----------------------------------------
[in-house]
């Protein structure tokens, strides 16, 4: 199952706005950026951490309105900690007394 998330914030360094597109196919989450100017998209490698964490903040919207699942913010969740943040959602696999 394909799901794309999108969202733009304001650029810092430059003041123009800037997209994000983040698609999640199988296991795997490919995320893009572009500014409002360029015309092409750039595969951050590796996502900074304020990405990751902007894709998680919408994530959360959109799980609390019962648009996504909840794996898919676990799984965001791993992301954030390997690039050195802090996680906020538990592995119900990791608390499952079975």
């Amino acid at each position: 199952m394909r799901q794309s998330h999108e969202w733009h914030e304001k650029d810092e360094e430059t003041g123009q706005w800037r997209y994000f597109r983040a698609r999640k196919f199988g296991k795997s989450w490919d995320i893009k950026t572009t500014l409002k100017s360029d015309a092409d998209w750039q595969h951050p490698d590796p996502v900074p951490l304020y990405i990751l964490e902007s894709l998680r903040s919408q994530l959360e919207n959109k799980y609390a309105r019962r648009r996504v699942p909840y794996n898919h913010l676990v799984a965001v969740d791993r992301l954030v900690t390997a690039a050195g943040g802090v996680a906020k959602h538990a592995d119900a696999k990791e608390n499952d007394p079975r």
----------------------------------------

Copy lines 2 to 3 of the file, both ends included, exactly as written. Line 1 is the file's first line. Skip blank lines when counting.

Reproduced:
């Protein structure tokens, strides 16, 4: 199952706005950026951490309105900690007394 998330914030360094597109196919989450100017998209490698964490903040919207699942913010969740943040959602696999 394909799901794309999108969202733009304001650029810092430059003041123009800037997209994000983040698609999640199988296991795997490919995320893009572009500014409002360029015309092409750039595969951050590796996502900074304020990405990751902007894709998680919408994530959360959109799980609390019962648009996504909840794996898919676990799984965001791993992301954030390997690039050195802090996680906020538990592995119900990791608390499952079975």
């Amino acid at each position: 199952m394909r799901q794309s998330h999108e969202w733009h914030e304001k650029d810092e360094e430059t003041g123009q706005w800037r997209y994000f597109r983040a698609r999640k196919f199988g296991k795997s989450w490919d995320i893009k950026t572009t500014l409002k100017s360029d015309a092409d998209w750039q595969h951050p490698d590796p996502v900074p951490l304020y990405i990751l964490e902007s894709l998680r903040s919408q994530l959360e919207n959109k799980y609390a309105r019962r648009r996504v699942p909840y794996n898919h913010l676990v799984a965001v969740d791993r992301l954030v900690t390997a690039a050195g943040g802090v996680a906020k959602h538990a592995d119900a696999k990791e608390n499952d007394p079975r």